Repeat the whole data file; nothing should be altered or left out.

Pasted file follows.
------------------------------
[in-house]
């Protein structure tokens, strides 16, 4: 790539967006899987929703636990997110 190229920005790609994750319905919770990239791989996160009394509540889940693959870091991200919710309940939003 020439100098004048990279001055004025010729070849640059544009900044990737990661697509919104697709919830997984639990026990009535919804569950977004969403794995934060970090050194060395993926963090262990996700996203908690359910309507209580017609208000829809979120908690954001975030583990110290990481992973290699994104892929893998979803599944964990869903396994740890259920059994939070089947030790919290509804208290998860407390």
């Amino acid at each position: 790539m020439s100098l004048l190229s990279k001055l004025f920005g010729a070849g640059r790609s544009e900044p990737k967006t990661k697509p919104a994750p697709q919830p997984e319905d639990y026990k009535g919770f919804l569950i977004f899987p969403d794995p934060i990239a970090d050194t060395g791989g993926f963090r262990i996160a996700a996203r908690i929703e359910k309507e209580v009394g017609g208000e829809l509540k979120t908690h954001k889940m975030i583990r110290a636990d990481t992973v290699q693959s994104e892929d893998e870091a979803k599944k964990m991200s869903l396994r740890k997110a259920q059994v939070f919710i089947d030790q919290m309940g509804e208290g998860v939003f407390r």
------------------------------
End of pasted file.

[in-house]
């Protein structure tokens, strides 16, 4: 790539967006899987929703636990997110 190229920005790609994750319905919770990239791989996160009394509540889940693959870091991200919710309940939003 020439100098004048990279001055004025010729070849640059544009900044990737990661697509919104697709919830997984639990026990009535919804569950977004969403794995934060970090050194060395993926963090262990996700996203908690359910309507209580017609208000829809979120908690954001975030583990110290990481992973290699994104892929893998979803599944964990869903396994740890259920059994939070089947030790919290509804208290998860407390």
């Amino acid at each position: 790539m020439s100098l004048l190229s990279k001055l004025f920005g010729a070849g640059r790609s544009e900044p990737k967006t990661k697509p919104a994750p697709q919830p997984e319905d639990y026990k009535g919770f919804l569950i977004f899987p969403d794995p934060i990239a970090d050194t060395g791989g993926f963090r262990i996160a996700a996203r908690i929703e359910k309507e209580v009394g017609g208000e829809l509540k979120t908690h954001k889940m975030i583990r110290a636990d990481t992973v290699q693959s994104e892929d893998e870091a979803k599944k964990m991200s869903l396994r740890k997110a259920q059994v939070f919710i089947d030790q919290m309940g509804e208290g998860v939003f407390r």